Why It Took Disney 13 Years To Make Another Princess Movie After Snow White

Snow White and the Seven Dwarfs was a commercial and critical success for Disney which makes it seem strange that it took Disney thirteen years to make another Princess movie. Snow White and the Seven Dwarfs was released in 1937, as Disney’s first full-length animated feature film, and it grossed $8 million internationally compared to its $1.5 million budget. With inflation accounted for, Snow White and the Seven Dwarfs is still in the top 10 highest-grossing traditionally animated films.


In the years between Snow White and the Seven Dwarfs and Disney’s next Princess movie, Cinderella in 1950, Disney produced other forms of animation. Beloved titles such as Pinocchio and Bambi were released between the first two Disney Princess movies alongside Mickey Mouse stories, such as Fantasia which also took to theaters. However, although successful now, all of these were box office flops and their success today is due to re-releases and home video sales.

Related: How Each Disney Princess Is Changed From Their Original Fairytale

Even though the Disney Princess movies were extremely successful, Disney took so long to make Cinderella after Snow White and the Seven Dwarfs because of the impact of World War II on Disney’s studios. The United States entered the war in 1941 and the public’s interests did not seem to lie with Princess movies. The book Disney Princess: Beyond the Tiara explains how the U.S. Army troops requisitioned part of Disney’s Burbank studios during the war, and everyone at the studio, including animators, joined the war effort. They used their skills to create military training films, educational shorts, and even military insignia. Donald Duck was a common feature in these propaganda movies, with shorts such as Donald Gets Drafted in 1942 and Commando Duck in 1944. Snow White and the Seven Dwarfs may have been popular pre-war, but the mood of the American people did not leave much space for whimsical Princess stories. This meant Disney waited until the end of World War II to even consider how to bring the Princess back into audiences’ lives.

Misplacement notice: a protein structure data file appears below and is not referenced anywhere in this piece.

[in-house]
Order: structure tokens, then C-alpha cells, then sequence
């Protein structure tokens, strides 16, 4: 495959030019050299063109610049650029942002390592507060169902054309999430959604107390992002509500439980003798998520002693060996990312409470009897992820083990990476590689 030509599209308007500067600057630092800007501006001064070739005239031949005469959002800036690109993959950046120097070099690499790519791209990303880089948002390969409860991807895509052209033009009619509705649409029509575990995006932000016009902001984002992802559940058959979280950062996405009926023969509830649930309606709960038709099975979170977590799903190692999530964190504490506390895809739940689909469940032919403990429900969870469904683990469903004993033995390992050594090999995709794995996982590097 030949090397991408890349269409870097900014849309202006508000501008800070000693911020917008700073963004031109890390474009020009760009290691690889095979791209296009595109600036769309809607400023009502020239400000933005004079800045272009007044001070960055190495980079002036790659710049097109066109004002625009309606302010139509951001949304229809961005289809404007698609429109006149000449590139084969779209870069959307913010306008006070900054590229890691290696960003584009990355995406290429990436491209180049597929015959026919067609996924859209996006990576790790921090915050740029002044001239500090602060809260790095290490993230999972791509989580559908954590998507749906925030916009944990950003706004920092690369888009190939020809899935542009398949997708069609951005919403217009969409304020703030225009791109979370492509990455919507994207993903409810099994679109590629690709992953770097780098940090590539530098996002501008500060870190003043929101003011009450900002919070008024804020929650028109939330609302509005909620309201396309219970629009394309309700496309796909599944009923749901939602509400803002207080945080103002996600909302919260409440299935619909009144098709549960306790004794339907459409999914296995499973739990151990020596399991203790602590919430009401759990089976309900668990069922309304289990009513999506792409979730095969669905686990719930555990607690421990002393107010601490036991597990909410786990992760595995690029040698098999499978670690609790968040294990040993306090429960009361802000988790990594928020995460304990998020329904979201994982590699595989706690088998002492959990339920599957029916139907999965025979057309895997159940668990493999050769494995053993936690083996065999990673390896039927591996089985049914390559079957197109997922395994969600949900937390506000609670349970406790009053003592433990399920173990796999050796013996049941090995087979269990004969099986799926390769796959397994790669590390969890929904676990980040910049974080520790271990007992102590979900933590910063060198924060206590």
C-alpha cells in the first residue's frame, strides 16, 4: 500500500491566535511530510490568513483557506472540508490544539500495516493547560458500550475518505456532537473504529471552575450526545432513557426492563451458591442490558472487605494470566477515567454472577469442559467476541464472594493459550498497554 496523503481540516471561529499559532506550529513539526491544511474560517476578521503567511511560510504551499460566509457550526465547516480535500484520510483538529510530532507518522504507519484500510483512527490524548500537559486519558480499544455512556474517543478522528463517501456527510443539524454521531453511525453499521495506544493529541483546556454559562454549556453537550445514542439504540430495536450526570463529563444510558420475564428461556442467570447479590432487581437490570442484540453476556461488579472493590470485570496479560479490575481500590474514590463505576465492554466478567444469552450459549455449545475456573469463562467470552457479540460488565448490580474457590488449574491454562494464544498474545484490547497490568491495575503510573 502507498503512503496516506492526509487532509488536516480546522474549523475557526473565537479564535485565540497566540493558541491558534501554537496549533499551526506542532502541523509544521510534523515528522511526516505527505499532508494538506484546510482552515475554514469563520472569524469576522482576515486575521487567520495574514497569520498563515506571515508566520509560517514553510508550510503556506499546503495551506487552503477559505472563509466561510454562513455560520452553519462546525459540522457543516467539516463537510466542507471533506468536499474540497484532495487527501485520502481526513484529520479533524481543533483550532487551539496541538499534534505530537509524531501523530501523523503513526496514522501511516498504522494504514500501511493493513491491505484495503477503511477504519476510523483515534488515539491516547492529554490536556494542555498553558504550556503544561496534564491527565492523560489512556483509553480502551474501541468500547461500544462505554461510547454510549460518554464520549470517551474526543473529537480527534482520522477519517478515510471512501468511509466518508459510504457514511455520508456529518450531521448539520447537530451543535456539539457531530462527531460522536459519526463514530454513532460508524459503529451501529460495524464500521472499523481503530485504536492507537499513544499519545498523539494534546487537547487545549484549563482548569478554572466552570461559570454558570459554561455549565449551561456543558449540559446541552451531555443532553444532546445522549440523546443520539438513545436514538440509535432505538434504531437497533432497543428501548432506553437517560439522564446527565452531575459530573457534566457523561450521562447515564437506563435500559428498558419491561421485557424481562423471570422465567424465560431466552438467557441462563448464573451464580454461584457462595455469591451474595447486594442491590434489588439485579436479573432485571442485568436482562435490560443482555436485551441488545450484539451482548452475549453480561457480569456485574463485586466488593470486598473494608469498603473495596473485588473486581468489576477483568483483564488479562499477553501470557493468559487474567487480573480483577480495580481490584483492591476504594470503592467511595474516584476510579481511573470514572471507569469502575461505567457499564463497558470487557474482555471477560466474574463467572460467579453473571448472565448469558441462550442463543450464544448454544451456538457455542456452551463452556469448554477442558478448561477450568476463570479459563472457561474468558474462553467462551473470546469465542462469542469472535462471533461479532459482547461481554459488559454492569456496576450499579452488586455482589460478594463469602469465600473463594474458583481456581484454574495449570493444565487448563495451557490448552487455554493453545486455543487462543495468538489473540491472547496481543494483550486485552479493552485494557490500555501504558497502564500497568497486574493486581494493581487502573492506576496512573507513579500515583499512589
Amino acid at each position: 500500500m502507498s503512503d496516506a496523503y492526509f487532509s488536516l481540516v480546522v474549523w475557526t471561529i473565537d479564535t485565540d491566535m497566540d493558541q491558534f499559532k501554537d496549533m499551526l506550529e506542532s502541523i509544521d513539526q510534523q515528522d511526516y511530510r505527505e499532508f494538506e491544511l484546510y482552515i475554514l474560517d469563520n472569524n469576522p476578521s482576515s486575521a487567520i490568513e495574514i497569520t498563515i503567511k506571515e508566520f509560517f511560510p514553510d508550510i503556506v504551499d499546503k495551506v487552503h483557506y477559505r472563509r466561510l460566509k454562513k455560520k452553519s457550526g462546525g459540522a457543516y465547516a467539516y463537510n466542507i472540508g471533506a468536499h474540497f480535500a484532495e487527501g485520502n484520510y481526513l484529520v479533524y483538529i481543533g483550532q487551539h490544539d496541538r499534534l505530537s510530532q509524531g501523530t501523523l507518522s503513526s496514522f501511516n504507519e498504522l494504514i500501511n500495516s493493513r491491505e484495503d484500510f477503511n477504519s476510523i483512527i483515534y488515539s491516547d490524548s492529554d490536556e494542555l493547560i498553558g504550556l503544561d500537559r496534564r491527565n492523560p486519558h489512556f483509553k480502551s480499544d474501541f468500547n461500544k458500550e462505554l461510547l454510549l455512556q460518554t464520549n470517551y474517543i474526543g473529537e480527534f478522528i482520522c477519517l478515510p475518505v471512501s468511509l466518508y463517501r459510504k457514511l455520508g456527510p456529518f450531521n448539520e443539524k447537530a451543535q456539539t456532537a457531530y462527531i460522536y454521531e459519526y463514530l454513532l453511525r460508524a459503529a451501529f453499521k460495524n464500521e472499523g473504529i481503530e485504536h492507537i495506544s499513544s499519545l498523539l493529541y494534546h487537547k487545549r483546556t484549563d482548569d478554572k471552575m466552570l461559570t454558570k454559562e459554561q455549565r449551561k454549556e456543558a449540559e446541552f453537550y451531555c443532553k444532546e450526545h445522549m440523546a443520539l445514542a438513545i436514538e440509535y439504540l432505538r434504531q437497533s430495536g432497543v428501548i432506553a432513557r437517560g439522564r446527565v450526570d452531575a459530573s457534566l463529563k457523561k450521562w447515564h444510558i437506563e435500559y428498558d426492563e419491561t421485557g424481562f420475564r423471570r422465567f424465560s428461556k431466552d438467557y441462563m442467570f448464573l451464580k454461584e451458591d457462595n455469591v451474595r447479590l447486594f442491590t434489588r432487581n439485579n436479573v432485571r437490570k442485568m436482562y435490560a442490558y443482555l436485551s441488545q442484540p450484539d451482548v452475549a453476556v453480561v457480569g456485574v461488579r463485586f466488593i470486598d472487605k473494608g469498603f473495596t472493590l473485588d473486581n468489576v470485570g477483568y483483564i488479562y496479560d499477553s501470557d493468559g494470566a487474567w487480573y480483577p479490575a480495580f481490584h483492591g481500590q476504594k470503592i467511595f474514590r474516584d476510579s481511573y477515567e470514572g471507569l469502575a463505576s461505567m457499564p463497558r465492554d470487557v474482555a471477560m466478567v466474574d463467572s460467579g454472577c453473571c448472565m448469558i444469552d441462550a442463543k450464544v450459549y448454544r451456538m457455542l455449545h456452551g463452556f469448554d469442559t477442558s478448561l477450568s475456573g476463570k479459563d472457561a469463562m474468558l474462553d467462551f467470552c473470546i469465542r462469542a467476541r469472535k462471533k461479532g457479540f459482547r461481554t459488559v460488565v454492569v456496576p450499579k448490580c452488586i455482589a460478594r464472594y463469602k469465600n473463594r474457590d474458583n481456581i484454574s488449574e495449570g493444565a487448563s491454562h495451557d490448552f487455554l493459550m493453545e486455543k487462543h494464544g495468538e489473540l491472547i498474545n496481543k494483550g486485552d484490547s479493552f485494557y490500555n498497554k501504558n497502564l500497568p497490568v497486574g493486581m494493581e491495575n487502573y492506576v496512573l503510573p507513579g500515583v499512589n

How Cinderella Saved Disney

Cinderella went into active development in 1948 as an adaptation of Charles Perrault’s French fairy tale of the same name. At this point, Disney Studios were $4 million in debt and on the verge of bankruptcy after enduring the animated flops during the war, which had been enhanced by the disconnection to the European film market. Cinderella was a big risk for Disney, but the studios desperately needed another hit like Snow White and the Seven Dwarfs. In Disney Princess: Beyond the Tiara, animator Frank Thomas noted:

All the things Walt had tried for seven years hadn’t really gone over for one reason or another, he had to go back to something that was as surefire as he could make it: Something like Snow White—a pretty young girl in trouble, a fairy tale—and a popular one.

Cinderella fit the standards perfectly and was a huge success for Disney. Cinderella was critically and commercially successful, and it was Disney’s most successful full-length animated film since Snow White and the Seven Dwarfs, showing that their risk had paid off. Cinderella was so successful that the castle from the movie served as the basis for the production logo of Walt Disney Pictures, appearing at the beginning of every one of its films. A real-life version of the castle has also been built at multiple Disney parks. Cinderella may have taken thirteen years to come to fruition after Snow White and the Seven Dwarfs, but, after the struggle of Disney studios throughout the war, it was well worth it as it saved Disney, its Princesses, and its many villains from collapse.

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